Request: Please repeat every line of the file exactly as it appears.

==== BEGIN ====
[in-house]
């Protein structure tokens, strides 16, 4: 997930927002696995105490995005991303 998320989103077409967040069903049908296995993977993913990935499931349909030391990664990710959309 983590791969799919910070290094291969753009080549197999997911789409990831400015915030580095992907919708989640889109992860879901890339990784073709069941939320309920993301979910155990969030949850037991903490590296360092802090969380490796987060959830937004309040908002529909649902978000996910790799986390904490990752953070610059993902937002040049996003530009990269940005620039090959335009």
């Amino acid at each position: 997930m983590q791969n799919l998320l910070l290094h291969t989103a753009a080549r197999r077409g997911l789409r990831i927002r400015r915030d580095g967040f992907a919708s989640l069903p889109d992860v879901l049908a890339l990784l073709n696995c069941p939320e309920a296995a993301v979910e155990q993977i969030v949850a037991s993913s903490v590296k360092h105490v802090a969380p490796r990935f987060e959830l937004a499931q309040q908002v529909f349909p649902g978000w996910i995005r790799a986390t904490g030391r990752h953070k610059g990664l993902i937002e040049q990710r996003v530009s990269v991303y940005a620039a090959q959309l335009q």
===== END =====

[in-house]
């Protein structure tokens, strides 16, 4: 997930927002696995105490995005991303 998320989103077409967040069903049908296995993977993913990935499931349909030391990664990710959309 983590791969799919910070290094291969753009080549197999997911789409990831400015915030580095992907919708989640889109992860879901890339990784073709069941939320309920993301979910155990969030949850037991903490590296360092802090969380490796987060959830937004309040908002529909649902978000996910790799986390904490990752953070610059993902937002040049996003530009990269940005620039090959335009």
């Amino acid at each position: 997930m983590q791969n799919l998320l910070l290094h291969t989103a753009a080549r197999r077409g997911l789409r990831i927002r400015r915030d580095g967040f992907a919708s989640l069903p889109d992860v879901l049908a890339l990784l073709n696995c069941p939320e309920a296995a993301v979910e155990q993977i969030v949850a037991s993913s903490v590296k360092h105490v802090a969380p490796r990935f987060e959830l937004a499931q309040q908002v529909f349909p649902g978000w996910i995005r790799a986390t904490g030391r990752h953070k610059g990664l993902i937002e040049q990710r996003v530009s990269v991303y940005a620039a090959q959309l335009q």